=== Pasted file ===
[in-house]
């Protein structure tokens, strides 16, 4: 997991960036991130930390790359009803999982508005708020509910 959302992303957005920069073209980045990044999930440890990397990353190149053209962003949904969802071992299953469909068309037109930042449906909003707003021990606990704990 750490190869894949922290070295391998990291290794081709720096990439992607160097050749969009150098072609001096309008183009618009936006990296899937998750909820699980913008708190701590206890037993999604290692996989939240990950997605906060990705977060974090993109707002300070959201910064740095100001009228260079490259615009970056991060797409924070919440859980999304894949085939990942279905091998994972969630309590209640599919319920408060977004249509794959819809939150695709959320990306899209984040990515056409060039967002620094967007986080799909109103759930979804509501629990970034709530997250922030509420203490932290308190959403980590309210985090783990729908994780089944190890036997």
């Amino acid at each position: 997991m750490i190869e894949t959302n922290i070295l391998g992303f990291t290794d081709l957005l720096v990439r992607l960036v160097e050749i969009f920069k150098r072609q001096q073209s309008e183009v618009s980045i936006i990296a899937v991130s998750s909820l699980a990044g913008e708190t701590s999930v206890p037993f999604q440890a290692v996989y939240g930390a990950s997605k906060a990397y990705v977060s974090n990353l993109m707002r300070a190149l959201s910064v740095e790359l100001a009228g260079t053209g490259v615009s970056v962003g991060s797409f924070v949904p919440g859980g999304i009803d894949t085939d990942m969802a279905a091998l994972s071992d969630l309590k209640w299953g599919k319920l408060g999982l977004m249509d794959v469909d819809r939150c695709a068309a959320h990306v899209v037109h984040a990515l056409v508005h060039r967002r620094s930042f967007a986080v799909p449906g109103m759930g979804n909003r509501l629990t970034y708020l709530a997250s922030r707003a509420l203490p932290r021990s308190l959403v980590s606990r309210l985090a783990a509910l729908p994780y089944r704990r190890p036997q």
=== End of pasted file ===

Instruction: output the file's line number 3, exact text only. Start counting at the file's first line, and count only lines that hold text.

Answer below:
């Amino acid at each position: 997991m750490i190869e894949t959302n922290i070295l391998g992303f990291t290794d081709l957005l720096v990439r992607l960036v160097e050749i969009f920069k150098r072609q001096q073209s309008e183009v618009s980045i936006i990296a899937v991130s998750s909820l699980a990044g913008e708190t701590s999930v206890p037993f999604q440890a290692v996989y939240g930390a990950s997605k906060a990397y990705v977060s974090n990353l993109m707002r300070a190149l959201s910064v740095e790359l100001a009228g260079t053209g490259v615009s970056v962003g991060s797409f924070v949904p919440g859980g999304i009803d894949t085939d990942m969802a279905a091998l994972s071992d969630l309590k209640w299953g599919k319920l408060g999982l977004m249509d794959v469909d819809r939150c695709a068309a959320h990306v899209v037109h984040a990515l056409v508005h060039r967002r620094s930042f967007a986080v799909p449906g109103m759930g979804n909003r509501l629990t970034y708020l709530a997250s922030r707003a509420l203490p932290r021990s308190l959403v980590s606990r309210l985090a783990a509910l729908p994780y089944r704990r190890p036997q």